The title tracks, “Home is Far Away” and “Love Story,” share the spotlight in a joint music video, though the first song is featured in full while the second only takes up about 30 seconds of the whole video. “Home is Far Away” features vocals from Oh Hyuk of hyukoh, while IU lends her voice to “Love Story.” Both songs are structured in a similar fashion, where the vocalists carry out most of the chorus with their (amazing) voices while Tablo and Mithra Jin take over the verses with skill, all of it over a simple melody laid over a fairly simple bass and drum beat. “The Benefits of Heartbreak,” which features Suhyun from Akdong Musician, follows a similar pattern, but leaves way for more melody (led by a beautiful piano hook), and the beat is a bit more laid back and subtle. This is what I mean by Epik High’s very typical sound—classic hip-hop at its best—yet all three songs still sound very unique, mostly because the feelings carried in each of them are different, and it shows.
Fair warning: track number five is a gem. “Here Come the Regrets” is dark, heart-wrenching, even—the distortion of the music, the way Lee Hi’s deep voice carries out the despair of the lyrics perfectly, the way both Tablo and Mithra Jin seem to pour out all their pain in their delivery; all those elements give the song its notorious haunting vibe. “Here Come the Regrets” is a very sad, very emotional song, and you can feel it through the music alone—but the lyrics, written entirely in English, give the song an even more striking depth. There is no resolution given to the helplessness they carry; my personal favorite line is the chilling closing line to Tablo’s verse: “God, I know you’re up there, but I needed You down here.”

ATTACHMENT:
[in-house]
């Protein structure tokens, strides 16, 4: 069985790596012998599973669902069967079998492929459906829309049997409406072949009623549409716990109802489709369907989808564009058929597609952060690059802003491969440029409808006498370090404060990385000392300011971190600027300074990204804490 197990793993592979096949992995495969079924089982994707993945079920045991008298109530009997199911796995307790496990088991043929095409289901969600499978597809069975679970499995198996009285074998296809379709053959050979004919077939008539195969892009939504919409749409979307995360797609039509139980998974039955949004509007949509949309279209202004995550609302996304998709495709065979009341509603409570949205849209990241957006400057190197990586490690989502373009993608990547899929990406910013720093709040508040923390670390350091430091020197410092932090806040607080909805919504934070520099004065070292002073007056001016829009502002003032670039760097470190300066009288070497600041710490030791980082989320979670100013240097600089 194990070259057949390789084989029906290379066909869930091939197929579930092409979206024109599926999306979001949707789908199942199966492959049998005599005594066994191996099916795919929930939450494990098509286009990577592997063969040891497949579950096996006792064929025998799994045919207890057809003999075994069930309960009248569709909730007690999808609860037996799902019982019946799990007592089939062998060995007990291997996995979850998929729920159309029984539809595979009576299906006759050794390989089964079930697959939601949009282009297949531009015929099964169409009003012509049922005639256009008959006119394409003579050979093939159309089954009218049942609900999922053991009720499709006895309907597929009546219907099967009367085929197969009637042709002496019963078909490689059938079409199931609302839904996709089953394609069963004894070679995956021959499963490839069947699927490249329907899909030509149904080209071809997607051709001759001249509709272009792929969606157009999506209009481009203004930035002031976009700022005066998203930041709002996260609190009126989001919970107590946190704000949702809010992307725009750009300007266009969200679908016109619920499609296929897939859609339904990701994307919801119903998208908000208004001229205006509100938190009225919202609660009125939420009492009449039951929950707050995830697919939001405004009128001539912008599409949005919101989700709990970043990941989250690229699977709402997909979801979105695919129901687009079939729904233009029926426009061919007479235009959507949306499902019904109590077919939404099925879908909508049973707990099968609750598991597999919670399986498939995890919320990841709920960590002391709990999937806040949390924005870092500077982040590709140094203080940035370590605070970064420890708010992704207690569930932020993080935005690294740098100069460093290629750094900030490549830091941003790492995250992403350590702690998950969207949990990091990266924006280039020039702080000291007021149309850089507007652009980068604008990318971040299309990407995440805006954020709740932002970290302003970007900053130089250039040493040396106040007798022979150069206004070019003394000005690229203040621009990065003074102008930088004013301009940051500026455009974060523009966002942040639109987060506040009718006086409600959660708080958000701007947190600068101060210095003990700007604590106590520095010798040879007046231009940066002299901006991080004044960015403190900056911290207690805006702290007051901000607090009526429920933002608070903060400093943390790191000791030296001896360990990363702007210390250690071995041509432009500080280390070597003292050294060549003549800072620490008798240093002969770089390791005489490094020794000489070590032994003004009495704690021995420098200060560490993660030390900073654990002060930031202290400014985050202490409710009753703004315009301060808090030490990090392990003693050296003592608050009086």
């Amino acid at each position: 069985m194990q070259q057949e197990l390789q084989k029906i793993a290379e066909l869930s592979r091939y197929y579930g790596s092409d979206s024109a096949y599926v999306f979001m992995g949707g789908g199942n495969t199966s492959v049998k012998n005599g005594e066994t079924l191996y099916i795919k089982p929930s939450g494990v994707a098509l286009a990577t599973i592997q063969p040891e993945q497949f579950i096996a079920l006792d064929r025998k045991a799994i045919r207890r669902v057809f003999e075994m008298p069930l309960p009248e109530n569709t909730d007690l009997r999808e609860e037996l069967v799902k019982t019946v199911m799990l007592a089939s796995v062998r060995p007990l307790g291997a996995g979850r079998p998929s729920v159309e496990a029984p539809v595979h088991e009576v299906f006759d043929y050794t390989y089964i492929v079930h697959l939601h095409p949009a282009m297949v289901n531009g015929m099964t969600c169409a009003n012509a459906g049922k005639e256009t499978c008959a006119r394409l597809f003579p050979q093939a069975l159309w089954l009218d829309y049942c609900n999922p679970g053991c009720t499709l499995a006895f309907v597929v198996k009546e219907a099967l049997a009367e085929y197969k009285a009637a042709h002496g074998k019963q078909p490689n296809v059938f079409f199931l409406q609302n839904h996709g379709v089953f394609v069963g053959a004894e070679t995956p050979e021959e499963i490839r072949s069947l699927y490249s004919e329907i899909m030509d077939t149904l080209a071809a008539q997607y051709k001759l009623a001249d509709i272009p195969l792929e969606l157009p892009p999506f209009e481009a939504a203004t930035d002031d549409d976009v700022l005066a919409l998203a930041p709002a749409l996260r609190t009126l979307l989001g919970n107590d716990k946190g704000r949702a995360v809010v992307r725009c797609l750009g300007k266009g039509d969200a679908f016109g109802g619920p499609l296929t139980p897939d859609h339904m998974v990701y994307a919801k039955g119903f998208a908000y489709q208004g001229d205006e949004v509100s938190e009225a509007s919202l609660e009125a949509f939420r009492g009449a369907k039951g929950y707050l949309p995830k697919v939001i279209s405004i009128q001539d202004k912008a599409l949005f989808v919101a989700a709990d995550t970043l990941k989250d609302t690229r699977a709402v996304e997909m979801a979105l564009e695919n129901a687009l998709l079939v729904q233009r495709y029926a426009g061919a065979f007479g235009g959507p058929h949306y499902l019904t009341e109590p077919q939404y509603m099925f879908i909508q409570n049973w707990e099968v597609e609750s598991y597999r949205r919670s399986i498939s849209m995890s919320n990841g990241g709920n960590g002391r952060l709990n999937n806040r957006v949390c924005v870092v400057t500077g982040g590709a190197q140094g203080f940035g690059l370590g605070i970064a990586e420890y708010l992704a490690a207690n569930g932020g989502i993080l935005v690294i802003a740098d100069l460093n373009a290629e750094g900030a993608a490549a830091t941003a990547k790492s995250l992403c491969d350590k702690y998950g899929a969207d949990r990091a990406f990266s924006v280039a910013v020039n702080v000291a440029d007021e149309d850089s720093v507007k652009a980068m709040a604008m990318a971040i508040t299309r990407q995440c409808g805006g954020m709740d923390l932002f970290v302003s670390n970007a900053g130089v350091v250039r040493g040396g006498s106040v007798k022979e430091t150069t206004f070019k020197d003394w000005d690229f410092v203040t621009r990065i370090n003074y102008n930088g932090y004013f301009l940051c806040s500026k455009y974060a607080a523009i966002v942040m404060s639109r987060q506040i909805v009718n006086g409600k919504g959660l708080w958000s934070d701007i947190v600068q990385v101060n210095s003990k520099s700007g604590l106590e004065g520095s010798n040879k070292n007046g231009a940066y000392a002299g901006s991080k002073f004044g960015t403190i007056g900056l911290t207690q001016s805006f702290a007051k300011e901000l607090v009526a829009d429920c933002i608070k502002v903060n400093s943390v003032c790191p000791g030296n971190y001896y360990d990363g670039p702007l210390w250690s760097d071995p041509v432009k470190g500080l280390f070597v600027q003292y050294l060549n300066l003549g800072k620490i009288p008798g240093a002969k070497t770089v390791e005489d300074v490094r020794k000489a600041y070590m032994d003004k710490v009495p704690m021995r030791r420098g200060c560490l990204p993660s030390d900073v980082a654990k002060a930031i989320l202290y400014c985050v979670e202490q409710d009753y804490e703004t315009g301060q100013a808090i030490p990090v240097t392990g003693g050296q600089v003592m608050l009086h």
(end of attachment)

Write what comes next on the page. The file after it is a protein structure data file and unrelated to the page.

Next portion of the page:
The rest of the tracklist just keeps getting better and better—notably, the poignant “Bleed,” or the song “Lost One,” which is not the first time Nell singer Kim Jongwan was featured in an Epik High song—but there is something special about the closing track, “Munbae-dong.” The style is slightly different at first from what the trio usually produces in terms of sound, with EDM-like distortion opening the track. We’re soon brought back into the usual drum and bass beat we hear, but the distorted vocals still stay, showing up from time to time throughout the song. Crush’s voice at the chorus is beautiful, tending more towards his ballad vocals rather than his R&B strength and delivering the nostalgia and melancholy of the lyrics perfectly. It ends the album on a bittersweet note—but we’re left far from dissatisfied, on the contrary. As “Munbae-dong” ends and “People Scare Me” starts playing again, we can’t help but let ourselves be taken back into the stunning, dark world hidden behind We’ve Done Something Wonderful.